National Resource Center for Healthy Marriage and Families
Issue 7
May 2013

National Resource Center for Healthy Marriage and Families

The Director's Corner

Greetings,

President Woodrow Wilson proclaimed Mother's Day as a National Holiday in 1914. For almost 100 years we have celebrated mothers on the second Sunday of May each year with cards, gifts, or nice dinners. While the celebrations have remained much the same, motherhood has not. For example, in 1914 women did not have the right to vote, in 2010 they represented 17% of the seats in Congress. In 1914 very few women worked outside the home; in 2012 women made up 49.6% of the U.S. workforce.

As many women attempt to balance the increasing demands of work and home, they pay a high price in mental health. According to the National Institute of Mental Health, stress is one of the leading causes of depression in women. Low-resource families are often facing multiple stressors and those moms may not even recognize the effect that stress is having on their physical and mental health. Helping moms - clients or colleagues - recognize warning signs of depression and identify ways to manage and reduce stress are important first steps to achieving mental health.

Best Regards,

Robyn Cenizal, Project Director

 

Tip of the Month

Your monthly tip to strengthen the relationships of those you serve. Share it - Post it - Pass it on!

Individual physical and mental health promotes relationship health, and vice versa. Here are 3 tips you can use and pass along to reduce the negative impact of stress:

  1. Embrace humor. Humor in highly emotional times can help ease or break the tension. Learn more here.
  2. Practice mindfulness. This means purposely being aware of, and open to, the present (immediate experiences) rather than being pre-occupied by past memories or future concerns. This seemingly simple state of mind takes practice! Mindfulness tends to open a person up to options and perspective.
  3. Use positive self-talk. Learning to consistently be a positive voice inside of one’s head instead of a negative one can help a person leave past failures or bad experiences behind. Example: Say, "I know I can do better next time" instead of "I can't believe I messed up."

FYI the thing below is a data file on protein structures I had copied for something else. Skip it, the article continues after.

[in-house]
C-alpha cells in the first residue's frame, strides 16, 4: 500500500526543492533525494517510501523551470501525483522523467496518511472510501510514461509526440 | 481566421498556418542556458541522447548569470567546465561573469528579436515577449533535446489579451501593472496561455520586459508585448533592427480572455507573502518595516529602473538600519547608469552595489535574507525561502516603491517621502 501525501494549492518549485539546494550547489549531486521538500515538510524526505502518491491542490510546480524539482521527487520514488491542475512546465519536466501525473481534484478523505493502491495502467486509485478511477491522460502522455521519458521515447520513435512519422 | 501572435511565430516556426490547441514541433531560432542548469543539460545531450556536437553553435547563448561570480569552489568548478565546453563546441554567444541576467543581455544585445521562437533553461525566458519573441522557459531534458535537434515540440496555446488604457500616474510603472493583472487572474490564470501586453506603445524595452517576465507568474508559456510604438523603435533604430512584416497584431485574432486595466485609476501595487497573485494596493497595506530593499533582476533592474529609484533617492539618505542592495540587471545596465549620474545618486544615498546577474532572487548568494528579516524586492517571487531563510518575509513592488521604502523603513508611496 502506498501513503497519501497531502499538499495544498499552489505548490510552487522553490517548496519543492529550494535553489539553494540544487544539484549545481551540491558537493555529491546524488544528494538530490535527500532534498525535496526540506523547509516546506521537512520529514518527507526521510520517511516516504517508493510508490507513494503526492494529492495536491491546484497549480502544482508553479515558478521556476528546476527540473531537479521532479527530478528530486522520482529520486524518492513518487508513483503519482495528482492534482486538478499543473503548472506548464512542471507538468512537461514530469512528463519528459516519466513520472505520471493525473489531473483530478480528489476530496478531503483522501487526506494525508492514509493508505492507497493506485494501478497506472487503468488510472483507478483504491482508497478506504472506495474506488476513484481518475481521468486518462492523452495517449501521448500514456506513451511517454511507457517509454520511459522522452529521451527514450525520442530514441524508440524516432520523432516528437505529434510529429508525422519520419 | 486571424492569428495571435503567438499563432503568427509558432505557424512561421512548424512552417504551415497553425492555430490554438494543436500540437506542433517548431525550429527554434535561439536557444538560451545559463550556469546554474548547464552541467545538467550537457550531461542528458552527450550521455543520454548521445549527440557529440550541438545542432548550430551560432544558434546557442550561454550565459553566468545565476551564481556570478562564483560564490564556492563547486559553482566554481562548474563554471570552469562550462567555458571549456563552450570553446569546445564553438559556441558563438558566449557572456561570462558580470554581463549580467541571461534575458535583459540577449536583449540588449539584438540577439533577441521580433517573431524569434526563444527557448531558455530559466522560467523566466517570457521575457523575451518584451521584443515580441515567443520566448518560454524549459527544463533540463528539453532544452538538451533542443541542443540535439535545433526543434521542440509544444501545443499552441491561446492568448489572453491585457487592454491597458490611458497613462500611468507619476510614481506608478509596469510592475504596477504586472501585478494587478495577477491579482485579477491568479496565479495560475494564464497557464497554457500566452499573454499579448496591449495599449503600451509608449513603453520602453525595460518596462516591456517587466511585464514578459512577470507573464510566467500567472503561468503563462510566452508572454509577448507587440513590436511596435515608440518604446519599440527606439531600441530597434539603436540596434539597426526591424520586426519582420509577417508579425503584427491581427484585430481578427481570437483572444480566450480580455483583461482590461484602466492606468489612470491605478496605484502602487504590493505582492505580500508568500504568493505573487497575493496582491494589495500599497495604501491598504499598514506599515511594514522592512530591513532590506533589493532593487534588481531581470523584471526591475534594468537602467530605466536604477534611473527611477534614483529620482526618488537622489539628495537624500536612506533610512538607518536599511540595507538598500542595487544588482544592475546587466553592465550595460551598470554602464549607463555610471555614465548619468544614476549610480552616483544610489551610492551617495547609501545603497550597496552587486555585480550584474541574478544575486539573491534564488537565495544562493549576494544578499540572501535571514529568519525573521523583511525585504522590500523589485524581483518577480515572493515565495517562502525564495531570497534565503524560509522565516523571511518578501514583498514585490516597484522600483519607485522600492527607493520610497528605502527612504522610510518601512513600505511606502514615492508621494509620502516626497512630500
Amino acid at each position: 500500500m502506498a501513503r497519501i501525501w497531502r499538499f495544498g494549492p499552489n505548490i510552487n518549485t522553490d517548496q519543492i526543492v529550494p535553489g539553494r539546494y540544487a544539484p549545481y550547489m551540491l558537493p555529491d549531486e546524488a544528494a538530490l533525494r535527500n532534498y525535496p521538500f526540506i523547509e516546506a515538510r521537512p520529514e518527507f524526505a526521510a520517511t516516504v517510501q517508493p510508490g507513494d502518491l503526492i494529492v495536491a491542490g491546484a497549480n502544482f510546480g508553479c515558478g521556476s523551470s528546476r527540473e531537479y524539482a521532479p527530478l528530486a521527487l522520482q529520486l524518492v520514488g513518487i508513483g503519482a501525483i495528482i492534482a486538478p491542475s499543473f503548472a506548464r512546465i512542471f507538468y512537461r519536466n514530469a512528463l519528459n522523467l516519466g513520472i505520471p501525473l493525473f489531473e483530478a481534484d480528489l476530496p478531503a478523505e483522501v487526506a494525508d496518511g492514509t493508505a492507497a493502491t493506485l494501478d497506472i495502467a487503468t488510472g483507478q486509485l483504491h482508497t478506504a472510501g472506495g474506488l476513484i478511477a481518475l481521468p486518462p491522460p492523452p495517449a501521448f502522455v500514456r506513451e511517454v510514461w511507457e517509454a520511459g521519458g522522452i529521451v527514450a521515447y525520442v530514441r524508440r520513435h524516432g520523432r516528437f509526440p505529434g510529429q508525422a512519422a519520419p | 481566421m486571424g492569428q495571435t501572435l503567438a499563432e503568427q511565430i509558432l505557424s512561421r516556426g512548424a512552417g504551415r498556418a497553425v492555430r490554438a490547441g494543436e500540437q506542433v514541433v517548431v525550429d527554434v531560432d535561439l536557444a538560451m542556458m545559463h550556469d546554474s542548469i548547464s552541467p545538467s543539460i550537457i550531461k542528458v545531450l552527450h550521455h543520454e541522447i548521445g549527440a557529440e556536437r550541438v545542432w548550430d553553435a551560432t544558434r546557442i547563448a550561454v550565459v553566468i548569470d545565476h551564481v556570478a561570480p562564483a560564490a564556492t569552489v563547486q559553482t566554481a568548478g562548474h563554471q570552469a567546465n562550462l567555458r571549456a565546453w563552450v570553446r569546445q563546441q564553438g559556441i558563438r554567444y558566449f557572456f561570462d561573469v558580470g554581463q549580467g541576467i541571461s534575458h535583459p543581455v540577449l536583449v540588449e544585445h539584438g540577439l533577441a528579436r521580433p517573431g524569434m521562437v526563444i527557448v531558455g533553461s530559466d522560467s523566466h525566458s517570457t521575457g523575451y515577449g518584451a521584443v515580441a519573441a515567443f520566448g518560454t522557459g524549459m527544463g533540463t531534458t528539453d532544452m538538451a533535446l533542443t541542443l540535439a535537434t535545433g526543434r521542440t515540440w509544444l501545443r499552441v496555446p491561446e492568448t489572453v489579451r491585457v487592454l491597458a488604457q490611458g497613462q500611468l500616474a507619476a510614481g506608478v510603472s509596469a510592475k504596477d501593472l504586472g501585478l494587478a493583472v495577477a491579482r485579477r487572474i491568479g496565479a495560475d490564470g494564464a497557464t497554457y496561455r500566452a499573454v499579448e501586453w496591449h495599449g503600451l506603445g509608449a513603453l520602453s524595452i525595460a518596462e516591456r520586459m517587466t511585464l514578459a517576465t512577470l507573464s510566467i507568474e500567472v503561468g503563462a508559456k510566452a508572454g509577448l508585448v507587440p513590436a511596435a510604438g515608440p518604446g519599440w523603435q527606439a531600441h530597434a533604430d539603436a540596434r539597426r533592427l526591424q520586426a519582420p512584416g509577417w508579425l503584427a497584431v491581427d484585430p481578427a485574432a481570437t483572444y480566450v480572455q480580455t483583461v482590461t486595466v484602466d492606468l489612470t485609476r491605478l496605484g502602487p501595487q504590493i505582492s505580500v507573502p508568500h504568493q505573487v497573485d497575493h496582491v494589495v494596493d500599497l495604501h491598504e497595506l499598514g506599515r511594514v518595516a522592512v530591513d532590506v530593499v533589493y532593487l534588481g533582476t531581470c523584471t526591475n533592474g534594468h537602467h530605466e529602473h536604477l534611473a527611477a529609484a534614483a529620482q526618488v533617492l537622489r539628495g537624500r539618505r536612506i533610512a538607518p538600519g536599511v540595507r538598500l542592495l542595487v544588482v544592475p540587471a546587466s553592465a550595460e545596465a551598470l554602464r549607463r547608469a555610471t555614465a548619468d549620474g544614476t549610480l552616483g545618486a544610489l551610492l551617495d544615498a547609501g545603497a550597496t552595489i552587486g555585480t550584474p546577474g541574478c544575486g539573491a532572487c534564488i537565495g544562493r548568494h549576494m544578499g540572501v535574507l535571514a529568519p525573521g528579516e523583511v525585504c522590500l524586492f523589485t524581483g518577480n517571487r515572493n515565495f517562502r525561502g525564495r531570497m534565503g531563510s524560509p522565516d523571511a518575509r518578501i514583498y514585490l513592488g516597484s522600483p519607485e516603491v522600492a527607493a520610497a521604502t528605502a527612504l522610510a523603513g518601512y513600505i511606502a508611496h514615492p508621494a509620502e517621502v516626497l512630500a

Featured Resources

The Resource Center's Virtual Library has collected more than 500 materials in a variety of formats - including factsheets, research-to-practice briefs, brochures, pamphlets, training resources, program reports or evaluations, and research materials.

Click the links below to view our featured May resources:

Events

The Resource Center's Events Calendar offers a listing of Resource Center events and other national, regional, and community-wide events that might be of interest. Upcoming events include:

  • This month, the Resource Center is convening the Washington Integration Institute- a one day training event for safety-net service providers across the State of West Virginia. Attendees will have an opportunity to share information regarding their agencies' current efforts to promote relationship skills; participate in facilitated discussions regarding healthy marriage and relationship education skills and integration strategies; and engage in consensus building and action planning activities. This event is by invitation only. However, if you would like more information on upcoming institutes or to organize an event in your state or area, please contact us.

Feedback and Technical Assistance:

If you have suggestions or wish to speak with a Resource Center staff member, please contact us and we will be happy to assist you. If you would like to request Technical Assistance, please submit a Training and Technical Assistance Request Form and our Technical Assistance Coordinator will contact you.

To learn more about the Resource Center visit us at www.healthymarriageandfamilies.org

The National Resource Center for Healthy Marriage and Families supports safety-net service providers as they integrate healthy marriage and relationship education skills into service delivery systems as part of a comprehensive, culturally appropriate, family-centered approach designed to promote self-sufficiency.

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Funding for this project was provided by the United States Department of Health and Human Services, Administration for Children and Families, Grant: [90FH0002]. Any opinions, findings, and conclusions or recommendations expressed in this material are those of the author(s) and do not necessarily reflect the views of the United States Department of Health and Human Services, Administration for Children and Families.